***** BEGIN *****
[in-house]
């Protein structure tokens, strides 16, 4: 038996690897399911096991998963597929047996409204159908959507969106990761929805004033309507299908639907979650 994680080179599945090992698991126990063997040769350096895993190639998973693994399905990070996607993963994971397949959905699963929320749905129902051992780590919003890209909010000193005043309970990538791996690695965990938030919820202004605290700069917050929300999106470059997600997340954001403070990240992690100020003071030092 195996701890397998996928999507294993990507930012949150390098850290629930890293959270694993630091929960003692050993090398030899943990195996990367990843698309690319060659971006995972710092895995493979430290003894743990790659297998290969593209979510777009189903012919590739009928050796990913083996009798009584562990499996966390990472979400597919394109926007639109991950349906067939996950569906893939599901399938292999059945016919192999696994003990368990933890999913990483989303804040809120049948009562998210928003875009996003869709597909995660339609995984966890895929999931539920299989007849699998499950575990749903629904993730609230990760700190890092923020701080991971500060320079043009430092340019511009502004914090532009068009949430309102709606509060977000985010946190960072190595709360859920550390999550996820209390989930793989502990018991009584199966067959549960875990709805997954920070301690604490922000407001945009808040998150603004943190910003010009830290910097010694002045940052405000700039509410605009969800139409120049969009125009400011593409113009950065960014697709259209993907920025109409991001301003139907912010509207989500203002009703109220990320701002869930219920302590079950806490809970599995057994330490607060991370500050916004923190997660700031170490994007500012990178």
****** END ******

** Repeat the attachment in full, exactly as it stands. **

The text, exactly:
[in-house]
């Protein structure tokens, strides 16, 4: 038996690897399911096991998963597929047996409204159908959507969106990761929805004033309507299908639907979650 994680080179599945090992698991126990063997040769350096895993190639998973693994399905990070996607993963994971397949959905699963929320749905129902051992780590919003890209909010000193005043309970990538791996690695965990938030919820202004605290700069917050929300999106470059997600997340954001403070990240992690100020003071030092 195996701890397998996928999507294993990507930012949150390098850290629930890293959270694993630091929960003692050993090398030899943990195996990367990843698309690319060659971006995972710092895995493979430290003894743990790659297998290969593209979510777009189903012919590739009928050796990913083996009798009584562990499996966390990472979400597919394109926007639109991950349906067939996950569906893939599901399938292999059945016919192999696994003990368990933890999913990483989303804040809120049948009562998210928003875009996003869709597909995660339609995984966890895929999931539920299989007849699998499950575990749903629904993730609230990760700190890092923020701080991971500060320079043009430092340019511009502004914090532009068009949430309102709606509060977000985010946190960072190595709360859920550390999550996820209390989930793989502990018991009584199966067959549960875990709805997954920070301690604490922000407001945009808040998150603004943190910003010009830290910097010694002045940052405000700039509410605009969800139409120049969009125009400011593409113009950065960014697709259209993907920025109409991001301003139907912010509207989500203002009703109220990320701002869930219920302590079950806490809970599995057994330490607060991370500050916004923190997660700031170490994007500012990178």